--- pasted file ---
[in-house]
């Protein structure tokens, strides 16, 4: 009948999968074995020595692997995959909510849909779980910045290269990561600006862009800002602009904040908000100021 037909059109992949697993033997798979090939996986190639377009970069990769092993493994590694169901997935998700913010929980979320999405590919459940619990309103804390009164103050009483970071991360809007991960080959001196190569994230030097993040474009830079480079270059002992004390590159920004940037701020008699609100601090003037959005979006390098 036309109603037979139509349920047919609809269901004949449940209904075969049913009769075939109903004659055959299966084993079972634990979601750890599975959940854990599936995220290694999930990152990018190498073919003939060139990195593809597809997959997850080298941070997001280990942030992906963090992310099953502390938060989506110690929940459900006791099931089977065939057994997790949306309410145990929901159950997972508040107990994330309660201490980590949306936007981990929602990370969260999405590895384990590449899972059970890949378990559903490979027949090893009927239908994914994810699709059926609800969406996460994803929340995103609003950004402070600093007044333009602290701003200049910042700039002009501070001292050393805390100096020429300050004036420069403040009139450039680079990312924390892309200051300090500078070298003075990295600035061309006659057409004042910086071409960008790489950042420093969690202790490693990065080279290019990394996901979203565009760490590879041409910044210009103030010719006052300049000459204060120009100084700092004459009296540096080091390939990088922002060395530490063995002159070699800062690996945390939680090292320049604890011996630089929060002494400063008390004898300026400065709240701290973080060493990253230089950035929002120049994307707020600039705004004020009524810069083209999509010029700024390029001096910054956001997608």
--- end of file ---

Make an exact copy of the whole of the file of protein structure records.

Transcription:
[in-house]
């Protein structure tokens, strides 16, 4: 009948999968074995020595692997995959909510849909779980910045290269990561600006862009800002602009904040908000100021 037909059109992949697993033997798979090939996986190639377009970069990769092993493994590694169901997935998700913010929980979320999405590919459940619990309103804390009164103050009483970071991360809007991960080959001196190569994230030097993040474009830079480079270059002992004390590159920004940037701020008699609100601090003037959005979006390098 036309109603037979139509349920047919609809269901004949449940209904075969049913009769075939109903004659055959299966084993079972634990979601750890599975959940854990599936995220290694999930990152990018190498073919003939060139990195593809597809997959997850080298941070997001280990942030992906963090992310099953502390938060989506110690929940459900006791099931089977065939057994997790949306309410145990929901159950997972508040107990994330309660201490980590949306936007981990929602990370969260999405590895384990590449899972059970890949378990559903490979027949090893009927239908994914994810699709059926609800969406996460994803929340995103609003950004402070600093007044333009602290701003200049910042700039002009501070001292050393805390100096020429300050004036420069403040009139450039680079990312924390892309200051300090500078070298003075990295600035061309006659057409004042910086071409960008790489950042420093969690202790490693990065080279290019990394996901979203565009760490590879041409910044210009103030010719006052300049000459204060120009100084700092004459009296540096080091390939990088922002060395530490063995002159070699800062690996945390939680090292320049604890011996630089929060002494400063008390004898300026400065709240701290973080060493990253230089950035929002120049994307707020600039705004004020009524810069083209999509010029700024390029001096910054956001997608």